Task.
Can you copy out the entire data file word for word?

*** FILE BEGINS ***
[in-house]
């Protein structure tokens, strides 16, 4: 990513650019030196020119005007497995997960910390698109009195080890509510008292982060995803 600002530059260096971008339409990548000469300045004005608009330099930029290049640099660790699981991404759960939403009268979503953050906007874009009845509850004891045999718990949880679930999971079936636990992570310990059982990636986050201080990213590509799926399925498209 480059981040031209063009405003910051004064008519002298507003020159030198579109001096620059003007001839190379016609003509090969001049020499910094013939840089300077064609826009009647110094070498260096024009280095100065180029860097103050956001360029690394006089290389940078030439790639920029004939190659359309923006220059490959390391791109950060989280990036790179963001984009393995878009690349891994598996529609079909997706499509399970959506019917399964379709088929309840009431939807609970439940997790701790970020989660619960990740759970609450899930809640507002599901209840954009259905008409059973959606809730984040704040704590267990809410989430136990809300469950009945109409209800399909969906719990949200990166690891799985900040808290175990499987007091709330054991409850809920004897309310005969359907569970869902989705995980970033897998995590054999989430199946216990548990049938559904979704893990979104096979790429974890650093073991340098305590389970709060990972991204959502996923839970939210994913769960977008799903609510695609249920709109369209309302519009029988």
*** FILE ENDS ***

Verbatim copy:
[in-house]
């Protein structure tokens, strides 16, 4: 990513650019030196020119005007497995997960910390698109009195080890509510008292982060995803 600002530059260096971008339409990548000469300045004005608009330099930029290049640099660790699981991404759960939403009268979503953050906007874009009845509850004891045999718990949880679930999971079936636990992570310990059982990636986050201080990213590509799926399925498209 480059981040031209063009405003910051004064008519002298507003020159030198579109001096620059003007001839190379016609003509090969001049020499910094013939840089300077064609826009009647110094070498260096024009280095100065180029860097103050956001360029690394006089290389940078030439790639920029004939190659359309923006220059490959390391791109950060989280990036790179963001984009393995878009690349891994598996529609079909997706499509399970959506019917399964379709088929309840009431939807609970439940997790701790970020989660619960990740759970609450899930809640507002599901209840954009259905008409059973959606809730984040704040704590267990809410989430136990809300469950009945109409209800399909969906719990949200990166690891799985900040808290175990499987007091709330054991409850809920004897309310005969359907569970869902989705995980970033897998995590054999989430199946216990548990049938559904979704893990979104096979790429974890650093073991340098305590389970709060990972991204959502996923839970939210994913769960977008799903609510695609249920709109369209309302519009029988």